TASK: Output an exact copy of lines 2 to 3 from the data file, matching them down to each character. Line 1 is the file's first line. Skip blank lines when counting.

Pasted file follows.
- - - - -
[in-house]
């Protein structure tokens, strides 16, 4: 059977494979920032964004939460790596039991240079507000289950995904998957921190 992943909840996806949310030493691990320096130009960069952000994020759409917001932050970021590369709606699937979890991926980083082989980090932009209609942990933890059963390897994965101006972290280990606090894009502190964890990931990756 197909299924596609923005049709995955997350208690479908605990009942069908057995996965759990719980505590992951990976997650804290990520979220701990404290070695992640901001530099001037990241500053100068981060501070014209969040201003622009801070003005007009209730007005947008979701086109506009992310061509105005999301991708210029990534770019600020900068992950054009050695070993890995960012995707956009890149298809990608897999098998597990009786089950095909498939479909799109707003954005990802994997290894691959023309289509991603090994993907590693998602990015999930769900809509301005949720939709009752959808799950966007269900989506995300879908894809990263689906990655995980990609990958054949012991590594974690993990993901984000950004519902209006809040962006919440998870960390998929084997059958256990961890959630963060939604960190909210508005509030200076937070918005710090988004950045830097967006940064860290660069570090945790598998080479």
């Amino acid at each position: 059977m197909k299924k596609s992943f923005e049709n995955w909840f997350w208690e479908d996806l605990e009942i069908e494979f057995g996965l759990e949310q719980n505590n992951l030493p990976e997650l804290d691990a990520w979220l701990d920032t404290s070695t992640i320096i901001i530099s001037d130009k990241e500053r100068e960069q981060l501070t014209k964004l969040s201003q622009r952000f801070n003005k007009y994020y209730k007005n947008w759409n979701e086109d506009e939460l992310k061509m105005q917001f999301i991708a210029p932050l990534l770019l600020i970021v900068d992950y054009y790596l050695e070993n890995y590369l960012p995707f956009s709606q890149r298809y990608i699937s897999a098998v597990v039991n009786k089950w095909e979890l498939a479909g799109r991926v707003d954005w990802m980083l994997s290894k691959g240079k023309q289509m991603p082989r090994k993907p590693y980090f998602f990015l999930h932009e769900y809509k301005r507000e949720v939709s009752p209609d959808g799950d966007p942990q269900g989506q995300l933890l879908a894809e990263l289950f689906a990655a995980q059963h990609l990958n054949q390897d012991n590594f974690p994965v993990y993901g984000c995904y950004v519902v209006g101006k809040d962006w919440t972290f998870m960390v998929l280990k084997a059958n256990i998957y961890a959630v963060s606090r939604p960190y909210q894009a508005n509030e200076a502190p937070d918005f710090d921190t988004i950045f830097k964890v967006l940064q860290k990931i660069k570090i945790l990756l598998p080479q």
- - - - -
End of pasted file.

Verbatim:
């Protein structure tokens, strides 16, 4: 059977494979920032964004939460790596039991240079507000289950995904998957921190 992943909840996806949310030493691990320096130009960069952000994020759409917001932050970021590369709606699937979890991926980083082989980090932009209609942990933890059963390897994965101006972290280990606090894009502190964890990931990756 197909299924596609923005049709995955997350208690479908605990009942069908057995996965759990719980505590992951990976997650804290990520979220701990404290070695992640901001530099001037990241500053100068981060501070014209969040201003622009801070003005007009209730007005947008979701086109506009992310061509105005999301991708210029990534770019600020900068992950054009050695070993890995960012995707956009890149298809990608897999098998597990009786089950095909498939479909799109707003954005990802994997290894691959023309289509991603090994993907590693998602990015999930769900809509301005949720939709009752959808799950966007269900989506995300879908894809990263689906990655995980990609990958054949012991590594974690993990993901984000950004519902209006809040962006919440998870960390998929084997059958256990961890959630963060939604960190909210508005509030200076937070918005710090988004950045830097967006940064860290660069570090945790598998080479």
């Amino acid at each position: 059977m197909k299924k596609s992943f923005e049709n995955w909840f997350w208690e479908d996806l605990e009942i069908e494979f057995g996965l759990e949310q719980n505590n992951l030493p990976e997650l804290d691990a990520w979220l701990d920032t404290s070695t992640i320096i901001i530099s001037d130009k990241e500053r100068e960069q981060l501070t014209k964004l969040s201003q622009r952000f801070n003005k007009y994020y209730k007005n947008w759409n979701e086109d506009e939460l992310k061509m105005q917001f999301i991708a210029p932050l990534l770019l600020i970021v900068d992950y054009y790596l050695e070993n890995y590369l960012p995707f956009s709606q890149r298809y990608i699937s897999a098998v597990v039991n009786k089950w095909e979890l498939a479909g799109r991926v707003d954005w990802m980083l994997s290894k691959g240079k023309q289509m991603p082989r090994k993907p590693y980090f998602f990015l999930h932009e769900y809509k301005r507000e949720v939709s009752p209609d959808g799950d966007p942990q269900g989506q995300l933890l879908a894809e990263l289950f689906a990655a995980q059963h990609l990958n054949q390897d012991n590594f974690p994965v993990y993901g984000c995904y950004v519902v209006g101006k809040d962006w919440t972290f998870m960390v998929l280990k084997a059958n256990i998957y961890a959630v963060s606090r939604p960190y909210q894009a508005n509030e200076a502190p937070d918005f710090d921190t988004i950045f830097k964890v967006l940064q860290k990931i660069k570090i945790l990756l598998p080479q």